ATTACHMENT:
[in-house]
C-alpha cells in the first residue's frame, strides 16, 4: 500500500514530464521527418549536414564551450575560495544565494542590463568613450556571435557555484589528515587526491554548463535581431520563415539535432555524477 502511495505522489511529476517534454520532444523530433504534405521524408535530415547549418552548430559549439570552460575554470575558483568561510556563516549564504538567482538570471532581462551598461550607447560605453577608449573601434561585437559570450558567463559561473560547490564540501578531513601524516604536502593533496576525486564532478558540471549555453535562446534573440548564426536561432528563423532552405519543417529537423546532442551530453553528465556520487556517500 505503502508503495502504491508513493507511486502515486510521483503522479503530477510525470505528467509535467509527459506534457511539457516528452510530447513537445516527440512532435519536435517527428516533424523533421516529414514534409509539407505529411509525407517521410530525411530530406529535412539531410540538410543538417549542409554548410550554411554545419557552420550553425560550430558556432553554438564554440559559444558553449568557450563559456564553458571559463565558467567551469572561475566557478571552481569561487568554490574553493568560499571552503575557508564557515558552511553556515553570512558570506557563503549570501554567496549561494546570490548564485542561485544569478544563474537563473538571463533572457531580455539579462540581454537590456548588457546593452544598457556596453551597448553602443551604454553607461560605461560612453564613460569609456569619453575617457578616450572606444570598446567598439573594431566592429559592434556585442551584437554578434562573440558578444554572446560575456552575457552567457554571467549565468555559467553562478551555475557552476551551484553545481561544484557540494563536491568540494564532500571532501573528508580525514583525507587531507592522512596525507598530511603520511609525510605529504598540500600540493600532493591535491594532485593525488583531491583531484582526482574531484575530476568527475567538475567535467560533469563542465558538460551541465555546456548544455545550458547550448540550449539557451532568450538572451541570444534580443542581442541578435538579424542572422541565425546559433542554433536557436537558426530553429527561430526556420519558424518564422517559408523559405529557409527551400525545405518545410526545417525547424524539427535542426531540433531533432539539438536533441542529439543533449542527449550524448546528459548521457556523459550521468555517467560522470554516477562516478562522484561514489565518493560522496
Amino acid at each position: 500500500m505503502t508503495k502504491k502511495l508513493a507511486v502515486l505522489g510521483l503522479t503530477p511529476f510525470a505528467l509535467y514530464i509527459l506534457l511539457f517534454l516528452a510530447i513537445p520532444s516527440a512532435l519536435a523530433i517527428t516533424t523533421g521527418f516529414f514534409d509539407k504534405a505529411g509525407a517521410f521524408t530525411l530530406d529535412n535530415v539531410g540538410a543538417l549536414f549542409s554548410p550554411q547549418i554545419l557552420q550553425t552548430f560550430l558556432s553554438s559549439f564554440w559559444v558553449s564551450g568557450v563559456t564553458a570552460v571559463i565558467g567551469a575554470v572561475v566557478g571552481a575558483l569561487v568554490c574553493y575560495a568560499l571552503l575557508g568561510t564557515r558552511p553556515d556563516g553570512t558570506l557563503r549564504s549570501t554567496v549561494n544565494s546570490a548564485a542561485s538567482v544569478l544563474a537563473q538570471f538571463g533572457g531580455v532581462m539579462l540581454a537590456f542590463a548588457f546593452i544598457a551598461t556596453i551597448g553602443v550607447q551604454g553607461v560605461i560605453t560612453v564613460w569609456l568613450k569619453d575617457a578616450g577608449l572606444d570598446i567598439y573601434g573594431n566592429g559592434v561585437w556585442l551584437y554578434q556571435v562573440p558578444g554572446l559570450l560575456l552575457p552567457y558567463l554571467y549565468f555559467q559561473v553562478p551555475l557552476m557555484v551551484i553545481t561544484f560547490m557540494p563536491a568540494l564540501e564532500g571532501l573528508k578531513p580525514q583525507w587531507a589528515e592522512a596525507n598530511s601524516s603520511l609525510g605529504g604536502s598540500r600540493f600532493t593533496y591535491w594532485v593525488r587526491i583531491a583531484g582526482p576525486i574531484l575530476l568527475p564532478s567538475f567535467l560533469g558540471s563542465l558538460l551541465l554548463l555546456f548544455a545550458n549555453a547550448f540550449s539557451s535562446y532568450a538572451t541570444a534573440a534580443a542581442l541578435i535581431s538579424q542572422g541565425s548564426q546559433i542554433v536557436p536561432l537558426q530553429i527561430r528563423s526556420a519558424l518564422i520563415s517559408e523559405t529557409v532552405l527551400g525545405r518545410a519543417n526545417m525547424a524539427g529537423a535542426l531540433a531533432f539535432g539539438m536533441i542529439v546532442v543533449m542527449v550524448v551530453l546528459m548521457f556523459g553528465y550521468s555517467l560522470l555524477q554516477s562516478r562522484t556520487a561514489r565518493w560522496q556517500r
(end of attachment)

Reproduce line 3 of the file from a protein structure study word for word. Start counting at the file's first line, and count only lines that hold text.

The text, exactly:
Amino acid at each position: 500500500m505503502t508503495k502504491k502511495l508513493a507511486v502515486l505522489g510521483l503522479t503530477p511529476f510525470a505528467l509535467y514530464i509527459l506534457l511539457f517534454l516528452a510530447i513537445p520532444s516527440a512532435l519536435a523530433i517527428t516533424t523533421g521527418f516529414f514534409d509539407k504534405a505529411g509525407a517521410f521524408t530525411l530530406d529535412n535530415v539531410g540538410a543538417l549536414f549542409s554548410p550554411q547549418i554545419l557552420q550553425t552548430f560550430l558556432s553554438s559549439f564554440w559559444v558553449s564551450g568557450v563559456t564553458a570552460v571559463i565558467g567551469a575554470v572561475v566557478g571552481a575558483l569561487v568554490c574553493y575560495a568560499l571552503l575557508g568561510t564557515r558552511p553556515d556563516g553570512t558570506l557563503r549564504s549570501t554567496v549561494n544565494s546570490a548564485a542561485s538567482v544569478l544563474a537563473q538570471f538571463g533572457g531580455v532581462m539579462l540581454a537590456f542590463a548588457f546593452i544598457a551598461t556596453i551597448g553602443v550607447q551604454g553607461v560605461i560605453t560612453v564613460w569609456l568613450k569619453d575617457a578616450g577608449l572606444d570598446i567598439y573601434g573594431n566592429g559592434v561585437w556585442l551584437y554578434q556571435v562573440p558578444g554572446l559570450l560575456l552575457p552567457y558567463l554571467y549565468f555559467q559561473v553562478p551555475l557552476m557555484v551551484i553545481t561544484f560547490m557540494p563536491a568540494l564540501e564532500g571532501l573528508k578531513p580525514q583525507w587531507a589528515e592522512a596525507n598530511s601524516s603520511l609525510g605529504g604536502s598540500r600540493f600532493t593533496y591535491w594532485v593525488r587526491i583531491a583531484g582526482p576525486i574531484l575530476l568527475p564532478s567538475f567535467l560533469g558540471s563542465l558538460l551541465l554548463l555546456f548544455a545550458n549555453a547550448f540550449s539557451s535562446y532568450a538572451t541570444a534573440a534580443a542581442l541578435i535581431s538579424q542572422g541565425s548564426q546559433i542554433v536557436p536561432l537558426q530553429i527561430r528563423s526556420a519558424l518564422i520563415s517559408e523559405t529557409v532552405l527551400g525545405r518545410a519543417n526545417m525547424a524539427g529537423a535542426l531540433a531533432f539535432g539539438m536533441i542529439v546532442v543533449m542527449v550524448v551530453l546528459m548521457f556523459g553528465y550521468s555517467l560522470l555524477q554516477s562516478r562522484t556520487a561514489r565518493w560522496q556517500r